What role did the Olympic ban on South Africa in athletic competition play in the demise of Apartheid? What made the U.S. movement to boycott the 1936 Olympic Games in Berlin unsuccessful? These questions and more will be examined critically and discussed at the upcoming Sports and Society Initiative event “Boycotts and the Olympics” on Feb. 28 from 11:30 a.m. to 1 p.m. at the McGugin Center’s Football Meeting Room.
Boycotts have long served as a vehicle for change in culture and society, and the Olympic Games have often provided a platform for the social, political and economic issues of the day to be elevated to the global stage. During this program, Andrew Maraniss, visiting author at Vanderbilt, will explore the ways in which boycotts and protest have shaped public discourse, policy reform and social movements throughout the world.
In addition to his role as visiting author with Vanderbilt University Athletics, Maraniss is The New York Times best-selling author of Strong Inside, which details the story of Vanderbilt varsity basketball player Perry Wallace, who was the first African American varsity basketball player in the Southeastern Conference. The book was awarded the 2015 Lillian Smith Book Award and received the lone Special Recognition honor at the 2015 RFK Book Awards. Maraniss is also a contributor to ESPN’s TheUndefeated.com and has appeared on several national media programs, including NPR’s All Things Considered and Only A Game, NBC’s Meet The Press, ESPN’s Keith Olbermann Show, the SEC Network’s Paul Finebaum Show and more.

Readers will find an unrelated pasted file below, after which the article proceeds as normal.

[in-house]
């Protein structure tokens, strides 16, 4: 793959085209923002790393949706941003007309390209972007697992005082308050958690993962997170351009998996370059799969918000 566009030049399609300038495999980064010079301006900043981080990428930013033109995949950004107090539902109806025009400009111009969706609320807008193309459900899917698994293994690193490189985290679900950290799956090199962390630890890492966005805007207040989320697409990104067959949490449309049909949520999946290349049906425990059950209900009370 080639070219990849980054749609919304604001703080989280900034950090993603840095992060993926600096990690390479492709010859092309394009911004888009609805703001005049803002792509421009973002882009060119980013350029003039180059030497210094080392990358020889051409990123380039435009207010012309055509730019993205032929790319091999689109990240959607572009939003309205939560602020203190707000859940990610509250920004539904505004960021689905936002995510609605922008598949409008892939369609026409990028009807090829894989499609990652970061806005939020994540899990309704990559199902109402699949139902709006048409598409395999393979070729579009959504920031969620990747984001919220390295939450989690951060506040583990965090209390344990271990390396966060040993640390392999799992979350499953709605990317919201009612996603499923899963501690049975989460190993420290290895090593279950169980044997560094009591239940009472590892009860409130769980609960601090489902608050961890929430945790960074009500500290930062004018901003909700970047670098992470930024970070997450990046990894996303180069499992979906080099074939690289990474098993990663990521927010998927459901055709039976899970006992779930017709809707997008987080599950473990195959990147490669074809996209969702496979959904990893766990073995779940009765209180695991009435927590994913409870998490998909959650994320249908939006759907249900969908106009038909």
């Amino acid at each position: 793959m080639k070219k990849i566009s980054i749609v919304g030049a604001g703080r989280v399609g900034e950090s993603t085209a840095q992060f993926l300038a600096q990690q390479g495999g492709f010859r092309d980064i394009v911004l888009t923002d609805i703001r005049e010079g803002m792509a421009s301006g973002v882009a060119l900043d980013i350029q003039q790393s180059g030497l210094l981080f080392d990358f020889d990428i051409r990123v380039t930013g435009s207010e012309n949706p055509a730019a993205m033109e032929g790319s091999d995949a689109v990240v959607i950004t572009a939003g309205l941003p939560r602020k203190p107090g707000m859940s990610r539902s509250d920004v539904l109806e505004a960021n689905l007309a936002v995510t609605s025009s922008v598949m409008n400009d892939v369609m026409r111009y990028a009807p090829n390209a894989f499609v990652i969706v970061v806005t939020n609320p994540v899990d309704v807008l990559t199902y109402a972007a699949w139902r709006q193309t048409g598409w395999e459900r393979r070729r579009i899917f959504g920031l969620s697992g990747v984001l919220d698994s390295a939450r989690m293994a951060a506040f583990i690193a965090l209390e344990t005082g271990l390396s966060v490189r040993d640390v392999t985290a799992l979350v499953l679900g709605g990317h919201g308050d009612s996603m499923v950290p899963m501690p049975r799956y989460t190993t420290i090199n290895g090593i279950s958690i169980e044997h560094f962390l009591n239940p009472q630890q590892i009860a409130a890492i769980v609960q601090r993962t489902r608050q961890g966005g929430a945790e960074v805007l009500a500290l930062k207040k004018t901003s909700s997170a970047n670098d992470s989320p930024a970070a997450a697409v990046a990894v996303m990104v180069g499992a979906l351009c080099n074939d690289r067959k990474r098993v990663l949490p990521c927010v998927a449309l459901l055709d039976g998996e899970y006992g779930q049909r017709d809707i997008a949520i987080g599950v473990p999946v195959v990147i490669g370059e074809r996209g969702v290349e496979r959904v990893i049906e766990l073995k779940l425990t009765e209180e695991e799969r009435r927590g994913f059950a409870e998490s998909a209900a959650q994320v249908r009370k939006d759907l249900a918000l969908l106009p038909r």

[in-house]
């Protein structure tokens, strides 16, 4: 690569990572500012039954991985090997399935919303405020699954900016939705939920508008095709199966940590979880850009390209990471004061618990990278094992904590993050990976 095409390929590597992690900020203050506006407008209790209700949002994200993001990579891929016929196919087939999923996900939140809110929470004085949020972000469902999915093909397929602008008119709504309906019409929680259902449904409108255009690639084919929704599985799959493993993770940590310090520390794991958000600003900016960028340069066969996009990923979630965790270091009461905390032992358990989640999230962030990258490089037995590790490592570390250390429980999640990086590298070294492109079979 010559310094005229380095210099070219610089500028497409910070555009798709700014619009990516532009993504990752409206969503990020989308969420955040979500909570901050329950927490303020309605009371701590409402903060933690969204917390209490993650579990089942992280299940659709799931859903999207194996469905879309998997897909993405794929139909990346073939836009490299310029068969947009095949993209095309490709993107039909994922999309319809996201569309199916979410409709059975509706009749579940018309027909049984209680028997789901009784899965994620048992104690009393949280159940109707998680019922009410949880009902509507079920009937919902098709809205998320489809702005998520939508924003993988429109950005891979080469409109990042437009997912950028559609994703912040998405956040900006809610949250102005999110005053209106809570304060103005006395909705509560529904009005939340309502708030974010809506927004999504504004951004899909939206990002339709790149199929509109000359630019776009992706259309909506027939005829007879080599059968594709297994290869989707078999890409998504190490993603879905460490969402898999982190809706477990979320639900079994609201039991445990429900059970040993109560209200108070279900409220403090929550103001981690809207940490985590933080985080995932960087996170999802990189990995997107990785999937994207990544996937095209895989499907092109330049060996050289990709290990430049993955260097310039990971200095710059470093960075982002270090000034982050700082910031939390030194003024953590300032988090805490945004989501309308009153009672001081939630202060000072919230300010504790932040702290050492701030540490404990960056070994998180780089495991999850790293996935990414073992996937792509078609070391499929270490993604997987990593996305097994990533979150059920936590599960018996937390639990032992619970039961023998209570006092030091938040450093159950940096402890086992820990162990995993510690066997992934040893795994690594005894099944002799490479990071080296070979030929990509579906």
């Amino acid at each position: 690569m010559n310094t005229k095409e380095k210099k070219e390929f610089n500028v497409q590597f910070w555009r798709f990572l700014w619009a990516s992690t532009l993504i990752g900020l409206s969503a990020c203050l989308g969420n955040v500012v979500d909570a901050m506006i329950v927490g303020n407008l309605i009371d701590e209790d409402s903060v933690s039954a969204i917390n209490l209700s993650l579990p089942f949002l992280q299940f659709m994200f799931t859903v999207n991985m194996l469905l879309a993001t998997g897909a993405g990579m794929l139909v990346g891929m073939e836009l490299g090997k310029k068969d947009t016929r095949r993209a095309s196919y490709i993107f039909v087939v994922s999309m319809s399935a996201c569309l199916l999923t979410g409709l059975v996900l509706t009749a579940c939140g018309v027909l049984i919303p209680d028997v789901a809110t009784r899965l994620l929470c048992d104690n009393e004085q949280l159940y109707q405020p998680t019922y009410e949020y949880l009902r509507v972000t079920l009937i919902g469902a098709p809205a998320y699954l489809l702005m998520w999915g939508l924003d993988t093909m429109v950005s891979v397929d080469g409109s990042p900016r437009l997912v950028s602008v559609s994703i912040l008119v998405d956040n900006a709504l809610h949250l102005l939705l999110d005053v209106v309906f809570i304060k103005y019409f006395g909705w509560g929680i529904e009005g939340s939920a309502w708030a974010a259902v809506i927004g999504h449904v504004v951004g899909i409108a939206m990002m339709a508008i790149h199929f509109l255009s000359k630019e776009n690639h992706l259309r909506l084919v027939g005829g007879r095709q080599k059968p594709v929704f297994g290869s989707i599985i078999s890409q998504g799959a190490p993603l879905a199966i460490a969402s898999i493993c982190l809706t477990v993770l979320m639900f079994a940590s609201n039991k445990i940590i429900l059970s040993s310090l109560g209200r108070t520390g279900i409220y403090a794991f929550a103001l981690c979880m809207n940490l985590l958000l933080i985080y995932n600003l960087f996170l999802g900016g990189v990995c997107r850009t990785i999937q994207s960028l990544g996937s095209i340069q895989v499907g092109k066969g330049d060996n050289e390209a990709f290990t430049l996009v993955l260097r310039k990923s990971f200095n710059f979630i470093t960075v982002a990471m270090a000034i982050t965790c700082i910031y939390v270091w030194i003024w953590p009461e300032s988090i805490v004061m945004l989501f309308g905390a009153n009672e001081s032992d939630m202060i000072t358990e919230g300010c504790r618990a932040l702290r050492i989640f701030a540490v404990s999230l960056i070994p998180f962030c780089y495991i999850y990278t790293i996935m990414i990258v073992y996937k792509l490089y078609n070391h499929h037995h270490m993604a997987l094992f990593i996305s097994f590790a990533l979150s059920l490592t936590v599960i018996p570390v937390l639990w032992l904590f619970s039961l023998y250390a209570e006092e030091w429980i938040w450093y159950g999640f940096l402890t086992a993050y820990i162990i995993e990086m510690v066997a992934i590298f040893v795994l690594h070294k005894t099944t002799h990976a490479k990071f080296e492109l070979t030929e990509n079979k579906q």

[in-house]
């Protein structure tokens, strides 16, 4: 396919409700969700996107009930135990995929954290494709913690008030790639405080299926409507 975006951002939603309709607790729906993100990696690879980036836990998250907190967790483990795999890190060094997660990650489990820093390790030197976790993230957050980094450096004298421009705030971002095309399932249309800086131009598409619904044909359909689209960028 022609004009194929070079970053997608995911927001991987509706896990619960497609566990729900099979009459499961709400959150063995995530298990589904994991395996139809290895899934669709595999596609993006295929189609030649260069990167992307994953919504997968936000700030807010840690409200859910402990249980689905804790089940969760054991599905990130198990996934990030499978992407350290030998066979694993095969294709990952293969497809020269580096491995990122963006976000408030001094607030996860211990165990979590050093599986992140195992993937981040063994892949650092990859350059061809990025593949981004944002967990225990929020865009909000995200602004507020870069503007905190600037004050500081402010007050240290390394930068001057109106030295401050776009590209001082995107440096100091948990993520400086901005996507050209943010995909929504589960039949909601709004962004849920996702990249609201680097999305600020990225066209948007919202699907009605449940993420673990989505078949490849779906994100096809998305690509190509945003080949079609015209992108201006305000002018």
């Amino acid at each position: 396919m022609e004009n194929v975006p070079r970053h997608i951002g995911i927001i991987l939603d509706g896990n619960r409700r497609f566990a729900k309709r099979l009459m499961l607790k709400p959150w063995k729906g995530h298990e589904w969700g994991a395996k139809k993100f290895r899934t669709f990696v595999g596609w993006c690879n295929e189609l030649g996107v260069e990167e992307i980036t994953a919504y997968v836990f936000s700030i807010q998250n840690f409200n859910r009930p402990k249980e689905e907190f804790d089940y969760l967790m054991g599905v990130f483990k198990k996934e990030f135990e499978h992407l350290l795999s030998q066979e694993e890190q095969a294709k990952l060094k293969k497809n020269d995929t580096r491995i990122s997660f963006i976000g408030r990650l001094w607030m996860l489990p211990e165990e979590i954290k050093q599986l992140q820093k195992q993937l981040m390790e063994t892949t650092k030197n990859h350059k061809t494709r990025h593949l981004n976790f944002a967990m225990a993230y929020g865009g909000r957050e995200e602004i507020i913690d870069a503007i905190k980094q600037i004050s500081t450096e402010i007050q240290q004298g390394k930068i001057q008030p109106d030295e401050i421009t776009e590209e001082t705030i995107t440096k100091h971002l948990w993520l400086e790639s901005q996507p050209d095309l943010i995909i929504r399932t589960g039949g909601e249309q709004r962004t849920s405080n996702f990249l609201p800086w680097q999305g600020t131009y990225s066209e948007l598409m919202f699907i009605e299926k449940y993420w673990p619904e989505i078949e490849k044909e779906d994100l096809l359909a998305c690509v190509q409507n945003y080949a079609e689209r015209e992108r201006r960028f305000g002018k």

The Feb. 28 program is free and open to the public, and light refreshments will be served. Public parking is available in the 25th Avenue Garage. To find books and resources about boycotts and the Olympics prior to the event, visit the Sports and Society research guide. For more information on this program and upcoming programs in the series, visit the Sports and Society Initiative website.
The Sports and Society Initiative was launched in January 2018 by former Vice Chancellor for Athletics and University Affairs and Athletics Director David Williams II, who died Friday, Feb. 8. Click here to learn more about Williams and the extraordinary impact he had on Vanderbilt, college athletics and higher education.